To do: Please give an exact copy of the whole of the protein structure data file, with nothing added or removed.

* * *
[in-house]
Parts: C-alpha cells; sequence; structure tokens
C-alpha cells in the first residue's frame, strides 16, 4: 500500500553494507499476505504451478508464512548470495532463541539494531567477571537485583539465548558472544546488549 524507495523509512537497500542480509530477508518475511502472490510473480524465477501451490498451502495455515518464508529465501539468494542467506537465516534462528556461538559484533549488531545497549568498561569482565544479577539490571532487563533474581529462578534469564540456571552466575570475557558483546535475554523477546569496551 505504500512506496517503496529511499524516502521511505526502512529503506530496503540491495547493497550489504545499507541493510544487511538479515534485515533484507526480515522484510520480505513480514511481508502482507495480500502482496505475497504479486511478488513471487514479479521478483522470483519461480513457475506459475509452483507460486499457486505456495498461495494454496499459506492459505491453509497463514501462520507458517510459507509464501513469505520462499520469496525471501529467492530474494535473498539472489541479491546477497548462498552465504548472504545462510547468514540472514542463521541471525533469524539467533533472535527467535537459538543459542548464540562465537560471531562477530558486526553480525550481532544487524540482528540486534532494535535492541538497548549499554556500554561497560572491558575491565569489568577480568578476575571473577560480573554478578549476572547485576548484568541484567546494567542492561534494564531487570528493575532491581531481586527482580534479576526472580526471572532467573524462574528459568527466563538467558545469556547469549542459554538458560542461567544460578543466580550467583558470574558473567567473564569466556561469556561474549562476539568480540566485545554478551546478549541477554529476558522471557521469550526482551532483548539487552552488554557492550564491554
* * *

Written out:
[in-house]
Parts: C-alpha cells; sequence; structure tokens
C-alpha cells in the first residue's frame, strides 16, 4: 500500500553494507499476505504451478508464512548470495532463541539494531567477571537485583539465548558472544546488549 524507495523509512537497500542480509530477508518475511502472490510473480524465477501451490498451502495455515518464508529465501539468494542467506537465516534462528556461538559484533549488531545497549568498561569482565544479577539490571532487563533474581529462578534469564540456571552466575570475557558483546535475554523477546569496551 505504500512506496517503496529511499524516502521511505526502512529503506530496503540491495547493497550489504545499507541493510544487511538479515534485515533484507526480515522484510520480505513480514511481508502482507495480500502482496505475497504479486511478488513471487514479479521478483522470483519461480513457475506459475509452483507460486499457486505456495498461495494454496499459506492459505491453509497463514501462520507458517510459507509464501513469505520462499520469496525471501529467492530474494535473498539472489541479491546477497548462498552465504548472504545462510547468514540472514542463521541471525533469524539467533533472535527467535537459538543459542548464540562465537560471531562477530558486526553480525550481532544487524540482528540486534532494535535492541538497548549499554556500554561497560572491558575491565569489568577480568578476575571473577560480573554478578549476572547485576548484568541484567546494567542492561534494564531487570528493575532491581531481586527482580534479576526472580526471572532467573524462574528459568527466563538467558545469556547469549542459554538458560542461567544460578543466580550467583558470574558473567567473564569466556561469556561474549562476539568480540566485545554478551546478549541477554529476558522471557521469550526482551532483548539487552552488554557492550564491554